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My question is, what is the estimate of people who will be voting in a particular way because of the events around the government shutdown and threat of a default on the budget caused by deadlock between the house and senate a year ago? And, if people are swayed who are they and how are they likely to vote now?

Will the budget battles affect the current senate race?

closed as primarily opinion-based by user1530, Philipp, SoylentGray, LateralFractal, Affable Geek Nov 24 '14 at 16:33

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    To answer the title question: The cynic in me wants to say none at all. We're too amnesic to remember what happened before the most recent news cycle, let alone what happened 13 months ago. But I don't have any data to back that up. – Tyler Nov 3 '14 at 20:51
  • I'd have to agree with you, I am wondering as well if anyone has brought up specific people's actions in attack ads to remind the voters – kleineg Nov 3 '14 at 20:56
  • Less significant than an ad, so I don't know if you'd count it, but I've seen a meme on FB along the lines of "remember how we had to shut down the national parks in 2013, yet we have money to drop million dollar bombs in Iraq?" Of course, there's a significant selection bias when you collect data from libertarians. – Tyler Nov 3 '14 at 21:01
  • ...I don't see that as a partisan issue, it does not matter if you are on the left or on the right, it will always be easier to get money for bombs than for parks. And it does not matter if you are on the left or on the right, you can always point the finger at the other side. – kleineg Nov 3 '14 at 21:09
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    Not sure this is answerable outside of pure speculation. – user1530 Nov 3 '14 at 21:22
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The shutdown will likely have very little impact on the election.

First and foremost, the shutdown was over a year ago, and voters have a notoriously short memory. The Sandy Hook shootings, Edward Snowden, Benghazi: all are stories that were major political stories in 2013 that received only token mentions throughout the 2014 election.

One way to get a good idea of why and how people are voting is to poll on voter priorities. The most recent CBS polls found the most important issues for voters are the economy, health care, terrorism, and immigration. The most generous interpretation is that some of the 8% of Americans who name the federal budget as the most important issue were thinking of the shutdown. But the vast majority of voters simply aren't thinking about the shutdown.

As to why the shutdown never emerged as a campaign issue, bringing up the shutdown would have been politically risky. Polls at the time showed a majority of Americans at the time blamed the Republicans. But the shutdown was immediately followed by the botched Obamacare rollout, vindicating the most hardline Republicans who based their support on repealing the law. Neither Democrats nor Republicans had too much to gain by bringing it up.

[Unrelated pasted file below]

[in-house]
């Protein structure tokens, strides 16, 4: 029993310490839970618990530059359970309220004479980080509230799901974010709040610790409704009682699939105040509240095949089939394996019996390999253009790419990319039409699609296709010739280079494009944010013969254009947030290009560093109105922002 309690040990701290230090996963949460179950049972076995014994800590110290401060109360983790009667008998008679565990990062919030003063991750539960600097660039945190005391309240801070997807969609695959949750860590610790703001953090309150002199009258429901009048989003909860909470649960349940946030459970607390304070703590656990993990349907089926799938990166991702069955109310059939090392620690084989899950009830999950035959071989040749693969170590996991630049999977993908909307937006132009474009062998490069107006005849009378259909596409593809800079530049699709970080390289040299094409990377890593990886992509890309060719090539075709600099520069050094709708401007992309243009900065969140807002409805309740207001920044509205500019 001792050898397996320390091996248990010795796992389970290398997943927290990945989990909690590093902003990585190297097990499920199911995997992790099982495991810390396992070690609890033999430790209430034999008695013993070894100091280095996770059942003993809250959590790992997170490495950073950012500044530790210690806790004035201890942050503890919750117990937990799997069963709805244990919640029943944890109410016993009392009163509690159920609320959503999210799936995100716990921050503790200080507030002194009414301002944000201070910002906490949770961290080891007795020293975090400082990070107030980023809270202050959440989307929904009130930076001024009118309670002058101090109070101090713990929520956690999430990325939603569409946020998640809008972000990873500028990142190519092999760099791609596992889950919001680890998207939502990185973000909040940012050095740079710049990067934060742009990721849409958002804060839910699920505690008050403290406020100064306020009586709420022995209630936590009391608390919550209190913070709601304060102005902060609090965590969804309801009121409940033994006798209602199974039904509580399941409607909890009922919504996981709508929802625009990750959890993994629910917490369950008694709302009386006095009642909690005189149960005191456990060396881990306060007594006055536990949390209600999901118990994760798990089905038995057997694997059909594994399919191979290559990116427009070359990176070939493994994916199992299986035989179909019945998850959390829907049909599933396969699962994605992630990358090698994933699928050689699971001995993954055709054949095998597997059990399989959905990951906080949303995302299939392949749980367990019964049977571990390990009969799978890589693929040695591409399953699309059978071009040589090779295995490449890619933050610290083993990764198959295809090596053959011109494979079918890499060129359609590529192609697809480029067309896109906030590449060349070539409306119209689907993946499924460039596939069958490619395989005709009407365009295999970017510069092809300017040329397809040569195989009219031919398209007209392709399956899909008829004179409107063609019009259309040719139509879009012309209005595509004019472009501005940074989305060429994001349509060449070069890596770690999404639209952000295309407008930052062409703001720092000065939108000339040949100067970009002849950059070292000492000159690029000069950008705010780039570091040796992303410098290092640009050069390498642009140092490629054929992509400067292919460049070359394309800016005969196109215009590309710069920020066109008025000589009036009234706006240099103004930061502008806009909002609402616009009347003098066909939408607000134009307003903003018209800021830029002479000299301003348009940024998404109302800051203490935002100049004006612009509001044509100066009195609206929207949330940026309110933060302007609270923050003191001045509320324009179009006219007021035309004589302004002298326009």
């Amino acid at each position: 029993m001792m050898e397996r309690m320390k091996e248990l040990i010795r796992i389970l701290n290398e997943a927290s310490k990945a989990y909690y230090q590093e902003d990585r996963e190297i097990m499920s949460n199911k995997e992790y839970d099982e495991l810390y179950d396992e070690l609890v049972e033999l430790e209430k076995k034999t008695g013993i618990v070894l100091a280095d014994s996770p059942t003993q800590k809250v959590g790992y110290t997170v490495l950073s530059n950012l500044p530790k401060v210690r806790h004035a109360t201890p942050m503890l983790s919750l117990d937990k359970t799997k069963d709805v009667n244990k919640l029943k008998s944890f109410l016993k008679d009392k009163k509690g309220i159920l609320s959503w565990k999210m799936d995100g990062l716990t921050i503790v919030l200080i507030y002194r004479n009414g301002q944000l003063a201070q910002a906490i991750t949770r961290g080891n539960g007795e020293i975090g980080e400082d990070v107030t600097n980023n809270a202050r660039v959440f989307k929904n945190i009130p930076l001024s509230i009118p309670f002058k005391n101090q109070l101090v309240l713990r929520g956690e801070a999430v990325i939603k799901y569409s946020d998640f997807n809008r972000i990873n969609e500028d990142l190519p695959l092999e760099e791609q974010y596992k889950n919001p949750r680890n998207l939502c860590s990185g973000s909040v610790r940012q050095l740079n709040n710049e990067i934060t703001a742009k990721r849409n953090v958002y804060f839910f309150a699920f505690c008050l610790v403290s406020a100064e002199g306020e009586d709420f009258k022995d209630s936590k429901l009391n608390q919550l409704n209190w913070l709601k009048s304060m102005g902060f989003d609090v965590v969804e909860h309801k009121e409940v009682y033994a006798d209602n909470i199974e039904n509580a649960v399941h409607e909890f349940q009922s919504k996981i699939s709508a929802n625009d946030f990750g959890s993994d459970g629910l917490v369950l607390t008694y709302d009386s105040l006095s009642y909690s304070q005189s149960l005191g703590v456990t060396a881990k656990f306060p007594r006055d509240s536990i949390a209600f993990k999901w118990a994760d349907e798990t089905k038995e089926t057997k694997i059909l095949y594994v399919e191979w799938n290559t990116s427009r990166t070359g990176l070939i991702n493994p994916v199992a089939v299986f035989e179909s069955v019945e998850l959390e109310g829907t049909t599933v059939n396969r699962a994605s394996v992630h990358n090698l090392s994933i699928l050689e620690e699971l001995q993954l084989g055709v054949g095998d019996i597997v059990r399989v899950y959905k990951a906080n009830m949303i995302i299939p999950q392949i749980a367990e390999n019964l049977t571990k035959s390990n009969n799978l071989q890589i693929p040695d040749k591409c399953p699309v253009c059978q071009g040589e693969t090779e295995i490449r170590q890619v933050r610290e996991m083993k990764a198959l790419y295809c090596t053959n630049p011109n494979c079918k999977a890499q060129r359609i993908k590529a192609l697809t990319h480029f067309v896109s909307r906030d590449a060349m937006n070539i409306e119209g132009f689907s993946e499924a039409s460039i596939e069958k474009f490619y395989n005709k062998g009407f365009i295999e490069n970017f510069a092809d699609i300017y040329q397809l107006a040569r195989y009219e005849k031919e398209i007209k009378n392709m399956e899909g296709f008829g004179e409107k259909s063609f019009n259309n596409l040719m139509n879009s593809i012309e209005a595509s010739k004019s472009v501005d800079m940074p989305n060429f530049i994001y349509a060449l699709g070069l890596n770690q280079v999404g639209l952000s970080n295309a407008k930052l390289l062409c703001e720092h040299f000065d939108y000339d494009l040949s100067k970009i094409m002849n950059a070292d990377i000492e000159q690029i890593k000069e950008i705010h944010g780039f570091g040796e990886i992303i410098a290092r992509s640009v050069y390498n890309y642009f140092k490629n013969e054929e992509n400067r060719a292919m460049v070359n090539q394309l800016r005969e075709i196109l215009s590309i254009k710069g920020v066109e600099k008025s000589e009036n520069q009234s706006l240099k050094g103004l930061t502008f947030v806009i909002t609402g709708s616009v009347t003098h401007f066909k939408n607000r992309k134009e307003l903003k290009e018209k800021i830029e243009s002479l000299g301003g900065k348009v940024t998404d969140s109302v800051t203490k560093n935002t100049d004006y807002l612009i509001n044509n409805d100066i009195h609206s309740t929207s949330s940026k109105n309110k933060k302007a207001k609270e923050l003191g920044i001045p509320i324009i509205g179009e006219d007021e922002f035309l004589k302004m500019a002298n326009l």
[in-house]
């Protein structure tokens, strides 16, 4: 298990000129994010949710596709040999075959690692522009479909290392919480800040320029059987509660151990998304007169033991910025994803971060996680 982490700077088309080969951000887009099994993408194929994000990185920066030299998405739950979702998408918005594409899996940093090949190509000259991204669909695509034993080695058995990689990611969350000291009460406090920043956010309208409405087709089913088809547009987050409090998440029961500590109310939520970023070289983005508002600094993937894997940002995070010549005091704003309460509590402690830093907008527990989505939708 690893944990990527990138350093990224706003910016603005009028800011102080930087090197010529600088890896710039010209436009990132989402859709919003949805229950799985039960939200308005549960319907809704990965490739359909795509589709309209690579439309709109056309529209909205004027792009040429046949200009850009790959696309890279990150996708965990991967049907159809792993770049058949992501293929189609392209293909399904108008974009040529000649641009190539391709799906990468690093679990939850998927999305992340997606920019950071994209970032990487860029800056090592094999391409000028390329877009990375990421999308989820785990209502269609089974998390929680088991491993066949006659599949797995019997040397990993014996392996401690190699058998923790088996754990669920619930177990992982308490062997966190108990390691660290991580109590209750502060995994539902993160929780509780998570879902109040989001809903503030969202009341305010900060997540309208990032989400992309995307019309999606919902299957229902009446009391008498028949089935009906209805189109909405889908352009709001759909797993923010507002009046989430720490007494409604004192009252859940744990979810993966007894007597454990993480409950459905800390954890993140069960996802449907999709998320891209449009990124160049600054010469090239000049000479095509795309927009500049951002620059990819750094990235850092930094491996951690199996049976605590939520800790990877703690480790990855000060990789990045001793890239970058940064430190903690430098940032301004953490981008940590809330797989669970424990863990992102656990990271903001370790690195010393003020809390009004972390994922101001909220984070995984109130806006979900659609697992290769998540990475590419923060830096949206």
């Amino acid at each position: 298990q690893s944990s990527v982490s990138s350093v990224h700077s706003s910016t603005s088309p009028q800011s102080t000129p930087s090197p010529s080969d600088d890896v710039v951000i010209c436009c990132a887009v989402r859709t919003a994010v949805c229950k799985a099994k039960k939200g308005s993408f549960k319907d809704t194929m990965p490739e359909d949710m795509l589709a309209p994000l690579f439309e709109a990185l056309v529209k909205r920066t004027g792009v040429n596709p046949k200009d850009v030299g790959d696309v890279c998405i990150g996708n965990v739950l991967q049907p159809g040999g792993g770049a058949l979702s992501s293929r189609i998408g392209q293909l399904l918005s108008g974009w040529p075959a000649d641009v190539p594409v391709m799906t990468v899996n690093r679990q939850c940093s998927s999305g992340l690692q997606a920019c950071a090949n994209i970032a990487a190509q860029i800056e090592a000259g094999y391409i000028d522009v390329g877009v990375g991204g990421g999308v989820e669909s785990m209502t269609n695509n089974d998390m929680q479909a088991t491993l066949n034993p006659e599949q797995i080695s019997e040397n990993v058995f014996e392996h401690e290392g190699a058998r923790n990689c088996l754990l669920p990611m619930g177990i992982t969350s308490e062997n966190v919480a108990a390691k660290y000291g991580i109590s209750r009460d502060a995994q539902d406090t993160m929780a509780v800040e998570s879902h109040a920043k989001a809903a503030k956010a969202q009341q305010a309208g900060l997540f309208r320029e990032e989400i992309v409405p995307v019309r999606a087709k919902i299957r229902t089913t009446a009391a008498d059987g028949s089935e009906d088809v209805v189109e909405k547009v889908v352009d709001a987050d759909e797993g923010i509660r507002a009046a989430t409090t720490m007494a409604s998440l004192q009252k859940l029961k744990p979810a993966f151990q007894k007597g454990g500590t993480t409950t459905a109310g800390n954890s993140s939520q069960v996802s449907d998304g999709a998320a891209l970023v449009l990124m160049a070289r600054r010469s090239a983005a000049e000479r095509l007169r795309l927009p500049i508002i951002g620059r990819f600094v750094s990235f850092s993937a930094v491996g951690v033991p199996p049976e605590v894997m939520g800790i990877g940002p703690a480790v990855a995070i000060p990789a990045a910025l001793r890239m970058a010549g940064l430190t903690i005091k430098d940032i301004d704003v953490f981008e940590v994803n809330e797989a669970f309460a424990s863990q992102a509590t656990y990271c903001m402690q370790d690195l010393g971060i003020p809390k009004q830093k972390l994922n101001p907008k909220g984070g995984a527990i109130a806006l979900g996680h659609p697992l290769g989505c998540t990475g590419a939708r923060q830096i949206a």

Finally, there wasn't much of a way to personally tie too many Senate candidates to the shutdown. Of the eight RealClearPolitics tossup races, only two Republican candidates were in the House at the time: Cory Gardner in Colorado and Bill Cassidy in Louisiana. But there isn't really a way to blame guys like former Senator Scott Brown and businessman David Perdue for a shutdown they literally had nothing to do with.

  • +1 for a good answer. -10 for a super-naive "there isn't really a way to blame". There's ALWAYS a way to blame your political opponent for stuff, especially for Democrats thanks to their control of the legacy media. Witness Republicans being blamed for left-wing shooter of Rep. Giffords. Or for not enough Ebola research money. Or for favoritism to Big Banking. – user4012 Nov 4 '14 at 16:36
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    @DVK Cherry-picking instances of bias is itself bias. Libertarian ultra-cynicism of any grouping of two or more people isn't an improvement over naivety/preliminary respect of political representatives. – LateralFractal Nov 4 '14 at 22:09
  • @LateralFractal - I didn't say Republicans don't do that. I said Democrats have an easier time of it since a vast majority of the Western mass media is firmly allied/wedded to them. Getting the narrative out isn't an issue. – user4012 Nov 4 '14 at 22:15
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    Are we really having a "the media is run by the liberals" debate in comments? – kleineg Nov 6 '14 at 18:38
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    Hey, you were right on the money! – kleineg Nov 10 '14 at 13:26

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